Liquids: When choosing a liquid for a smoothie, think nutritious.  Unflavored cow’s milk or non-dairy beverages like soymilk or almond milk are perfect for providing calcium and vitamin D. For adding in hydration, choose water or ice cubes. If choosing juice, use sparingly (no more than 1/2 cup) to avoid too many calories and sugar.

Spices, extracts and herbs: To bump up flavor without the calories, you can’t go wrong with spices, extracts, or herbs. Even better are their health benefits and how they can take your smoothie from good to great. Consider these add-ins for supercharging and transforming your smoothie’s flavor and nutritional profile:

  • Almond or vanilla or peppermint extract – all calorie free and add complex flavors.
  • Nutmeg – rich in antioxidants.
  • Grated fresh ginger – aids digestion and eases a queasy stomach.
  • Powdered peanut butter – contains heart healthy monounsaturated fat.
  • Cinnamon – may lower blood sugar.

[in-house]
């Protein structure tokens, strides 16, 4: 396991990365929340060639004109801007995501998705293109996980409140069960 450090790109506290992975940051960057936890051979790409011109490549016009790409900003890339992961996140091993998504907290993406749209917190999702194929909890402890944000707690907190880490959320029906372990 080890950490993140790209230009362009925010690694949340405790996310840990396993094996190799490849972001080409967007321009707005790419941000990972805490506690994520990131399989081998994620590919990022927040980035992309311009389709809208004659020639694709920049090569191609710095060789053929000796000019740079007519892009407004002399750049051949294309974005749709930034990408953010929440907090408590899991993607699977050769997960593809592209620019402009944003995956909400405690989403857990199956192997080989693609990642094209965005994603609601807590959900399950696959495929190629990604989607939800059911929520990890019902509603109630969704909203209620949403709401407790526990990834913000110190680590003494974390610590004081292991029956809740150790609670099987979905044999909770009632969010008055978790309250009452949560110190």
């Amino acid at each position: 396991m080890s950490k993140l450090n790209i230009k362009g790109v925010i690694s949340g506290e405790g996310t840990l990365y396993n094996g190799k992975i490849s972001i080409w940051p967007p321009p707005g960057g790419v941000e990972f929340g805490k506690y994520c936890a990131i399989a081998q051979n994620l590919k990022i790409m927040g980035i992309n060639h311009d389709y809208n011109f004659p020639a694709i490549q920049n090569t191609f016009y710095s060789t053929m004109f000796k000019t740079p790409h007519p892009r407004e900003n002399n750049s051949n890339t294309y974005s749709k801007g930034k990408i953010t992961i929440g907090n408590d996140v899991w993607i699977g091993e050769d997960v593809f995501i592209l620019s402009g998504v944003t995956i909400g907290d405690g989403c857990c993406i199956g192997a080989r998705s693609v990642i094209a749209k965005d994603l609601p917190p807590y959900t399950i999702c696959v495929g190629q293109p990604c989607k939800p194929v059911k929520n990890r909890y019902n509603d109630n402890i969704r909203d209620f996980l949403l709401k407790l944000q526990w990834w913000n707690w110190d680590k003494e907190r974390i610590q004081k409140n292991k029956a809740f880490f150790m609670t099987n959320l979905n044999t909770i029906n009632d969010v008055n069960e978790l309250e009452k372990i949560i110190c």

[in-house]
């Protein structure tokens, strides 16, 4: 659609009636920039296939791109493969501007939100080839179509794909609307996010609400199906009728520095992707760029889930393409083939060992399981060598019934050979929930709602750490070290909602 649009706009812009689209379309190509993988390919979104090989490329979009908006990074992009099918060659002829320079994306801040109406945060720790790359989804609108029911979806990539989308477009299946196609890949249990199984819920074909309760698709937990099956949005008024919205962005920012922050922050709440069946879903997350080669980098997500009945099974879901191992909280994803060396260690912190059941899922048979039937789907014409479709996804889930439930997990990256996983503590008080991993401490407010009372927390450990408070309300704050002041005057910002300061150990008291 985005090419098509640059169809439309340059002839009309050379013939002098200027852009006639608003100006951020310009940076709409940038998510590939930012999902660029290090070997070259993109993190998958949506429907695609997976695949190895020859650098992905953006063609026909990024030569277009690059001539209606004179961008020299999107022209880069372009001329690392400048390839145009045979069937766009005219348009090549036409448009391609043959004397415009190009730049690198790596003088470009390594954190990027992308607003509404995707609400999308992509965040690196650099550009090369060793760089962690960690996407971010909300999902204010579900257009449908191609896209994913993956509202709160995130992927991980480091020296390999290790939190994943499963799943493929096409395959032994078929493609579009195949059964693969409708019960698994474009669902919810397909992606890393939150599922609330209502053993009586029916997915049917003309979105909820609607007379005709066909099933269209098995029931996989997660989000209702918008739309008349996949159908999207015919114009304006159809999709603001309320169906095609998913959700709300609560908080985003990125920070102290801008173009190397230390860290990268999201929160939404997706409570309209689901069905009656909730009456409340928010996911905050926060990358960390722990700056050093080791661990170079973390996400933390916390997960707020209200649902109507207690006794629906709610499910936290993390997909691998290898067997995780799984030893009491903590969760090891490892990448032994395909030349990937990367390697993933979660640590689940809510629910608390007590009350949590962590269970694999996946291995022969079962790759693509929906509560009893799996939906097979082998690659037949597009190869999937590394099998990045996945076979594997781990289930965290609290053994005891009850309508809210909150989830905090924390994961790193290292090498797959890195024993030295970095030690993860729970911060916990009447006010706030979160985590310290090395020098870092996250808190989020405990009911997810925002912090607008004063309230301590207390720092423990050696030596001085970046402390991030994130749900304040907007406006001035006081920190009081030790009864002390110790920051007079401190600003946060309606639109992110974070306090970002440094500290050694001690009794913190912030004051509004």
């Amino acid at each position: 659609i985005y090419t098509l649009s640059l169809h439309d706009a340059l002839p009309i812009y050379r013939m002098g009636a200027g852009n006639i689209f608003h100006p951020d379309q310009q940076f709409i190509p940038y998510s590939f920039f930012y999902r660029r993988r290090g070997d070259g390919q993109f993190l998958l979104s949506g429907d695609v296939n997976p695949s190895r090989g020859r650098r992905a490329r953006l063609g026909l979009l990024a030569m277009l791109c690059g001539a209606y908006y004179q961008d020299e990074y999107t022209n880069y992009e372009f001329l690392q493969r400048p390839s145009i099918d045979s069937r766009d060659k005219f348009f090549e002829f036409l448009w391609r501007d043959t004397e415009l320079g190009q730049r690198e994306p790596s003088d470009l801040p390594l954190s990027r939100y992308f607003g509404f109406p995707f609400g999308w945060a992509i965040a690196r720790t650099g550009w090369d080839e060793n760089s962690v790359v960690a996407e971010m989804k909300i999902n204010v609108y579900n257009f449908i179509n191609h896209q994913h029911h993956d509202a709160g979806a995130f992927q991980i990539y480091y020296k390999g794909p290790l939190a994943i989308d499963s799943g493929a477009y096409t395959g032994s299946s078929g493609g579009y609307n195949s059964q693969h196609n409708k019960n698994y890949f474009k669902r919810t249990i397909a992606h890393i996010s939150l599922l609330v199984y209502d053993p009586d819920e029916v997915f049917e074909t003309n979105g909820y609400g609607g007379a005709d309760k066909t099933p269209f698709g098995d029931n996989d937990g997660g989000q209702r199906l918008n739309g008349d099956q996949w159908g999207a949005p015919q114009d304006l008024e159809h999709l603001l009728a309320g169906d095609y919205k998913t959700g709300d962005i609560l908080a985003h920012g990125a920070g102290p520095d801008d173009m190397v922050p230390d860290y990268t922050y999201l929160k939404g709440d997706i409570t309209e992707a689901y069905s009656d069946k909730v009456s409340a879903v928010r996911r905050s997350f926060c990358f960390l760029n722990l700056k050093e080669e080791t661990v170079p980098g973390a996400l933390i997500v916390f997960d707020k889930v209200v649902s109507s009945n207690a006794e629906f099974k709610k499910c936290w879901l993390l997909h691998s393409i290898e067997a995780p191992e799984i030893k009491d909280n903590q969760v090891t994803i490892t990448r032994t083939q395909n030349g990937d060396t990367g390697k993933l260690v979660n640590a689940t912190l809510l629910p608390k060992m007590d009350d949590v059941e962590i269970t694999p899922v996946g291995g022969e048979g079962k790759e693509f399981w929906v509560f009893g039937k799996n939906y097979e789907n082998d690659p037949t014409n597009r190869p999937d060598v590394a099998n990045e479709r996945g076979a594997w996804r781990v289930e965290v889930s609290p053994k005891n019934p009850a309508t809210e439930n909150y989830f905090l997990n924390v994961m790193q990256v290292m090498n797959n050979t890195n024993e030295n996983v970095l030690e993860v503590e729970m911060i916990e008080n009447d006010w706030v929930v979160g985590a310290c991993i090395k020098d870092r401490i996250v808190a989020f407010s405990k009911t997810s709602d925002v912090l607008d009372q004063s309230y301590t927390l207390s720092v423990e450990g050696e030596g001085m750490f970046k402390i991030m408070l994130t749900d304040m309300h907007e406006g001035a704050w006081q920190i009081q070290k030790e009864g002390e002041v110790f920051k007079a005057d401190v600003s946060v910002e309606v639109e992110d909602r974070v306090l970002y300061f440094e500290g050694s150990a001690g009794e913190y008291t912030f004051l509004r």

• Cayenne – contains capsaicin providing pain relief.
  • Cocoa powder – may improves cholesterol levels.
  • Cloves – rich source of manganese.
  • Turmeric – powerful anti-inflammatory and antioxidant properties.
  • Basil – contains compounds reducing anxiety.
  • Mint – may mask bad breath.
  • Parsley – may support bone health.
  • Cilantro – may improve sleep.

Cheryl Mussatto MS, RD, LD is a registered dietitian with a master’s degree in dietetics and nutrition from the University of Kansas, and a bachelor’s degree in dietetics and institutional management from Kansas State University. She is a clinical dietitian for local clinics, an adjunct professor at an area community college where she teaches basic nutrition, and a freelance health and nutrition writer. She is the author of The Nourished Brain: The Latest Science On Food’s Power For Protecting The Brain From Alzheimers and Dementia and The Prediabetes Action Plan and Cookbook. Visit her website at